After plans are wrecked, Rexy says he made the best choice


Tougher than we thought: Goh Sze Fei-Nur Izzuddin Rumsani in action against Satwiksairaj Rankireddy-Chirag Shetty in the first doubles match. The Malaysians lost 19-21, 15-21. — Bernama

IT was a plan that backfired - but it did not have anything to do with the ego of the coach.

National doubles coaching director Rexy Mainaky said he had done what he thought was best at the time when naming his best line-up against India in the Thomas Cup quarter-finals.

He had considered a combination of many factors but somehow things did not fall into place and Malaysia are out of the Finals after losing 2-3 to India. It was Malaysia’s first defeat to India in 43 years in the team event.

“We had a chance but we did not capitalise on it,” admits Rexy, who had fielded the same line-up that beat giants Japan a day earlier.

“Naming the line-up is my responsibility. I discussed it with the players. I have spent the most time with the players, so I know them. I chose the same players because I wanted to keep the momentum going.

“It has nothing to do with one’s ego. I can’t say it’s a right or wrong decision but it was the best taken at that time.”

Rexy’s decision to field Goh Sze Fei-Nur Izzuddin Rumsani and scratch pair Aaron Chia-Teo Ee Yi received thunderous applause when both pairs delivered in Malaysia’s 3-2 win against Japan in the final group tie on Wednesday.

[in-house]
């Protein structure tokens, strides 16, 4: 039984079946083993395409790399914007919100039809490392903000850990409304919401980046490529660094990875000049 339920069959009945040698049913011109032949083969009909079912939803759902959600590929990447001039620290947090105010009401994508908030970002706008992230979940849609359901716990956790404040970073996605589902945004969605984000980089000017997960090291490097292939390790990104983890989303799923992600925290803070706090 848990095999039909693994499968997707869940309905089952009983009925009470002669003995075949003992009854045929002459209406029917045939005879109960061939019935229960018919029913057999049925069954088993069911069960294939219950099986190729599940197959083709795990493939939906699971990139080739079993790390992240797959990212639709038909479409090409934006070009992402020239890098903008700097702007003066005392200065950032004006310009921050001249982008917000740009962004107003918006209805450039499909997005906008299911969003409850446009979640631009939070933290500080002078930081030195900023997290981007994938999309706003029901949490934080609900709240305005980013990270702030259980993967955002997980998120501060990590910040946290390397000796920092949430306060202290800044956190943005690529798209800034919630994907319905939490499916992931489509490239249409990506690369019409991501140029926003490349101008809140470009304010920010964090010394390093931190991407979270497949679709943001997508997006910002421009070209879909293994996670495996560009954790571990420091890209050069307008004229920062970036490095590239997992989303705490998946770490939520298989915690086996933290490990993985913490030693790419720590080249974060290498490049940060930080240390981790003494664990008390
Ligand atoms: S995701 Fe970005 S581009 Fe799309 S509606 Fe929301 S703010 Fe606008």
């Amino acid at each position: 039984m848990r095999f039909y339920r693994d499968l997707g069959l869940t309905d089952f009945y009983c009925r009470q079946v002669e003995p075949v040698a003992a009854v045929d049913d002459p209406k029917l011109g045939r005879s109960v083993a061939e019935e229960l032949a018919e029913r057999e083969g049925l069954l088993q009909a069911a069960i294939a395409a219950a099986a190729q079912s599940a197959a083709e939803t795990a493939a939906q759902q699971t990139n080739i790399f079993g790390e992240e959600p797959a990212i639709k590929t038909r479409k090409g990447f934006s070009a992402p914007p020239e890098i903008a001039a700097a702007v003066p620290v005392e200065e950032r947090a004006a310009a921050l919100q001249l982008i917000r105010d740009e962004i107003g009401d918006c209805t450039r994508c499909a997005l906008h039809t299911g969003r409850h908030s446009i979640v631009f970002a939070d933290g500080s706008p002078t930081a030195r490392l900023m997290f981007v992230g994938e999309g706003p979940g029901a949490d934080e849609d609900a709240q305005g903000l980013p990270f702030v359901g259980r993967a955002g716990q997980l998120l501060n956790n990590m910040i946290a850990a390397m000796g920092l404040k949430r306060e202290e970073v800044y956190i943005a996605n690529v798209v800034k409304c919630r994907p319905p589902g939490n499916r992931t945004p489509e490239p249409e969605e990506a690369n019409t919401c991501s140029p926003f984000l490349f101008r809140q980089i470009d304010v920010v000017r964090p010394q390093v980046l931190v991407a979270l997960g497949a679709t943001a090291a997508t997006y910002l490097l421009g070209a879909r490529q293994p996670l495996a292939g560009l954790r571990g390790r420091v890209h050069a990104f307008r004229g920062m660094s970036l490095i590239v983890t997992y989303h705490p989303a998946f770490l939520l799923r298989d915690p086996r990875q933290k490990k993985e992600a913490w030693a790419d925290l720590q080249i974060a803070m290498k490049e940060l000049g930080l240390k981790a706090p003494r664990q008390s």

But that arrangement did not go smoothly in the ties against India. Sze Fei-Izzuddin missed the mark when they went down 19-21, 15-21 to Satwiksairaj Rankireddy-Chirag Shetty while Aaron-Ee Yi huffed and puffed to a 21-19, 21-17 victory over Krishna Prasad-Goud Panjala.

Lee Zii Jia, as usual, had been solid as a rock when he delivered the first point against Lakshya Sen, winning 23-21, 21-9 but the others singles – Ng Tze Yong and Leong Jun Hao - could not keep up with their more experienced opponents.

Tze Yong lost 11-21, 17-21 to K. Srikanth while Leong Jun Hao went down 13-21, 8-21 to H.S. Prannoy.

“If I had fielded the first-choice pair of Aaron and Soh Wooi Yik and they had lost, I would have been asked why I did not use Sze Fei and Izzuddin, who won against Japan. I believed at that time that Sze Fei-Izzuddin were on a roll and I wanted to ride on their winning momentum.

“Unfortunately, Sze Fei-Izzuddin set high expectations for themselves, and added unnecessary pressure, not from their opponents but on themselves. They could not deal with that.

“The pain of losing an important point in a big stage will teach them to be more driven.

“I was in the team that lost to Malaysia at the 1992 Thomas Cup Finals. It was a painful defeat but that motivated me to win the next four editions.

“It’s not only about one’s skills, techniques or the head-to-head records but how strong they are in their mind and heart. It’s about having that fighting spirit, no matter in what situation they are.

“This is what they will have to learn. Without fighting spirit, they will fail. The Koreans also lost but they gave a good fight to Denmark until the end.”

Rexy hopes his players will rebound quickly at the Thailand Open at the same venue next week.

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